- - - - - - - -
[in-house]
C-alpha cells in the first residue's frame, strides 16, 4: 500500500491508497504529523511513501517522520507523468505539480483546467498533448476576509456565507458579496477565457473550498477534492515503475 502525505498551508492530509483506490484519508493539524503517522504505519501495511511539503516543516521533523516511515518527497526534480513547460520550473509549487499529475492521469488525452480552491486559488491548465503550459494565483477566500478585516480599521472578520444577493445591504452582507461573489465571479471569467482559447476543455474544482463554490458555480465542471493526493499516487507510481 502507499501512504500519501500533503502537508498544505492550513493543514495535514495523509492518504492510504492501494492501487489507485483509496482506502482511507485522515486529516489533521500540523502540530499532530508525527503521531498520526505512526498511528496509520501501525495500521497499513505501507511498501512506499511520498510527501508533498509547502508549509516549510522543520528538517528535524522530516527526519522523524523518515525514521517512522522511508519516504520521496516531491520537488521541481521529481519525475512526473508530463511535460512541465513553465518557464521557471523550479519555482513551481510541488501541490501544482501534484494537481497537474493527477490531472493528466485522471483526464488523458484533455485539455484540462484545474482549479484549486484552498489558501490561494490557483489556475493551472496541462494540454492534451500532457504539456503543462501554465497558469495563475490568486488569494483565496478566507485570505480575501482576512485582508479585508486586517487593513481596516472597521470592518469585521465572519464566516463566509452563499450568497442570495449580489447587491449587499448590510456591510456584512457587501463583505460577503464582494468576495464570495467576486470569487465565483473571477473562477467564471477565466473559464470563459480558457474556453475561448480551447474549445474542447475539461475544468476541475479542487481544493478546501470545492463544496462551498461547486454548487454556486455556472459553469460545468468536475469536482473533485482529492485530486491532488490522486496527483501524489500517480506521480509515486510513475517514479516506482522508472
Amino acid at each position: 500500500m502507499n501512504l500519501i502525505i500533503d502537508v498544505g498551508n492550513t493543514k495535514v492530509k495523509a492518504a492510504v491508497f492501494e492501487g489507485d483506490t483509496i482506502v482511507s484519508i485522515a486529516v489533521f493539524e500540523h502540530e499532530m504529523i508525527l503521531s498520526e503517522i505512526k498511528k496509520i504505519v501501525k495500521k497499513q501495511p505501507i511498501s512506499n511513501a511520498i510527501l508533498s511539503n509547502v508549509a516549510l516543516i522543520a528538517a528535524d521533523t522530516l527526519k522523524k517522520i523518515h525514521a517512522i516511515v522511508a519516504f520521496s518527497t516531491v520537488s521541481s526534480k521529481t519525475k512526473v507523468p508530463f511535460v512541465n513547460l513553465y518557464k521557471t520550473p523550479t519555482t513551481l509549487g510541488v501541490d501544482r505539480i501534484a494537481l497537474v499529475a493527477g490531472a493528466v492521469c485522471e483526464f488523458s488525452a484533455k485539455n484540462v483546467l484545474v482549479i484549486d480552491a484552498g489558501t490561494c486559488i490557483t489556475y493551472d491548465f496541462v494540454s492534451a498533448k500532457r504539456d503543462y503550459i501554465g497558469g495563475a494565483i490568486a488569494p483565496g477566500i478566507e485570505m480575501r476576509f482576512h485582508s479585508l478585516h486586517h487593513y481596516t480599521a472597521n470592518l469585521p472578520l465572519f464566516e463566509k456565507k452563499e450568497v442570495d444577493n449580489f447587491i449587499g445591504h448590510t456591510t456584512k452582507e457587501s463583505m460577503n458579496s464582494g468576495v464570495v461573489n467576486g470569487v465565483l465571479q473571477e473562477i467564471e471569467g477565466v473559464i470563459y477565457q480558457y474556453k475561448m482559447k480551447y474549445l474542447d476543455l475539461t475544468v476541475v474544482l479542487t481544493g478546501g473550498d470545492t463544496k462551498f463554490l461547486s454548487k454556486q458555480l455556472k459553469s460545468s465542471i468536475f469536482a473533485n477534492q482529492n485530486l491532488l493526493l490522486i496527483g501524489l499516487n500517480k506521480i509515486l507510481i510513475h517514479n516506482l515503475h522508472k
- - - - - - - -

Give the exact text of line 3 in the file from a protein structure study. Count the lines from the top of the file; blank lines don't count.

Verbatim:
Amino acid at each position: 500500500m502507499n501512504l500519501i502525505i500533503d502537508v498544505g498551508n492550513t493543514k495535514v492530509k495523509a492518504a492510504v491508497f492501494e492501487g489507485d483506490t483509496i482506502v482511507s484519508i485522515a486529516v489533521f493539524e500540523h502540530e499532530m504529523i508525527l503521531s498520526e503517522i505512526k498511528k496509520i504505519v501501525k495500521k497499513q501495511p505501507i511498501s512506499n511513501a511520498i510527501l508533498s511539503n509547502v508549509a516549510l516543516i522543520a528538517a528535524d521533523t522530516l527526519k522523524k517522520i523518515h525514521a517512522i516511515v522511508a519516504f520521496s518527497t516531491v520537488s521541481s526534480k521529481t519525475k512526473v507523468p508530463f511535460v512541465n513547460l513553465y518557464k521557471t520550473p523550479t519555482t513551481l509549487g510541488v501541490d501544482r505539480i501534484a494537481l497537474v499529475a493527477g490531472a493528466v492521469c485522471e483526464f488523458s488525452a484533455k485539455n484540462v483546467l484545474v482549479i484549486d480552491a484552498g489558501t490561494c486559488i490557483t489556475y493551472d491548465f496541462v494540454s492534451a498533448k500532457r504539456d503543462y503550459i501554465g497558469g495563475a494565483i490568486a488569494p483565496g477566500i478566507e485570505m480575501r476576509f482576512h485582508s479585508l478585516h486586517h487593513y481596516t480599521a472597521n470592518l469585521p472578520l465572519f464566516e463566509k456565507k452563499e450568497v442570495d444577493n449580489f447587491i449587499g445591504h448590510t456591510t456584512k452582507e457587501s463583505m460577503n458579496s464582494g468576495v464570495v461573489n467576486g470569487v465565483l465571479q473571477e473562477i467564471e471569467g477565466v473559464i470563459y477565457q480558457y474556453k475561448m482559447k480551447y474549445l474542447d476543455l475539461t475544468v476541475v474544482l479542487t481544493g478546501g473550498d470545492t463544496k462551498f463554490l461547486s454548487k454556486q458555480l455556472k459553469s460545468s465542471i468536475f469536482a473533485n477534492q482529492n485530486l491532488l493526493l490522486i496527483g501524489l499516487n500517480k506521480i509515486l507510481i510513475h517514479n516506482l515503475h522508472k